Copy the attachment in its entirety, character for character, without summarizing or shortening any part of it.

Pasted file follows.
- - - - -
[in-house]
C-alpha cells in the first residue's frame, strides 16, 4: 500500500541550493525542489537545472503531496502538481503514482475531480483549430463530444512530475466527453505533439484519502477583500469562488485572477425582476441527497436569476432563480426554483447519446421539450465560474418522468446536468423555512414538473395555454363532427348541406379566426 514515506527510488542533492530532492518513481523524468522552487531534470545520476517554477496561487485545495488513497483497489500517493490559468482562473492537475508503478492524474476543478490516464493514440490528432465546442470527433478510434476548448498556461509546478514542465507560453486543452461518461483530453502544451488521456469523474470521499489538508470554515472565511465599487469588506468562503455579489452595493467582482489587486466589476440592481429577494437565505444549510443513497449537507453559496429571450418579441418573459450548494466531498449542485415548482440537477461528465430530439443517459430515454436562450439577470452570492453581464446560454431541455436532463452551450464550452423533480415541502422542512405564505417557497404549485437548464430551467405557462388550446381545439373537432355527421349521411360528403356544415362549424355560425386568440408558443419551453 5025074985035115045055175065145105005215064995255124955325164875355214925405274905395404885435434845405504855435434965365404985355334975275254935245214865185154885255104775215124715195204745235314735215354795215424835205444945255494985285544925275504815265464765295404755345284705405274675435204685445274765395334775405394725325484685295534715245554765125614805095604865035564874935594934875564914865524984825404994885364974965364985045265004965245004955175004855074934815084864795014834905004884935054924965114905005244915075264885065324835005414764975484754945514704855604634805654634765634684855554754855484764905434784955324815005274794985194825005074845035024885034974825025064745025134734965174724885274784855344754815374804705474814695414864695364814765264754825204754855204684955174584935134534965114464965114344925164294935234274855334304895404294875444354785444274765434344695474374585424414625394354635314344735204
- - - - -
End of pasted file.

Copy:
[in-house]
C-alpha cells in the first residue's frame, strides 16, 4: 500500500541550493525542489537545472503531496502538481503514482475531480483549430463530444512530475466527453505533439484519502477583500469562488485572477425582476441527497436569476432563480426554483447519446421539450465560474418522468446536468423555512414538473395555454363532427348541406379566426 514515506527510488542533492530532492518513481523524468522552487531534470545520476517554477496561487485545495488513497483497489500517493490559468482562473492537475508503478492524474476543478490516464493514440490528432465546442470527433478510434476548448498556461509546478514542465507560453486543452461518461483530453502544451488521456469523474470521499489538508470554515472565511465599487469588506468562503455579489452595493467582482489587486466589476440592481429577494437565505444549510443513497449537507453559496429571450418579441418573459450548494466531498449542485415548482440537477461528465430530439443517459430515454436562450439577470452570492453581464446560454431541455436532463452551450464550452423533480415541502422542512405564505417557497404549485437548464430551467405557462388550446381545439373537432355527421349521411360528403356544415362549424355560425386568440408558443419551453 5025074985035115045055175065145105005215064995255124955325164875355214925405274905395404885435434845405504855435434965365404985355334975275254935245214865185154885255104775215124715195204745235314735215354795215424835205444945255494985285544925275504815265464765295404755345284705405274675435204685445274765395334775405394725325484685295534715245554765125614805095604865035564874935594934875564914865524984825404994885364974965364985045265004965245004955175004855074934815084864795014834905004884935054924965114905005244915075264885065324835005414764975484754945514704855604634805654634765634684855554754855484764905434784955324815005274794985194825005074845035024885034974825025064745025134734965174724885274784855344754815374804705474814695414864695364814765264754825204754855204684955174584935134534965114464965114344925164294935234274855334304895404294875444354785444274765434344695474374585424414625394354635314344735204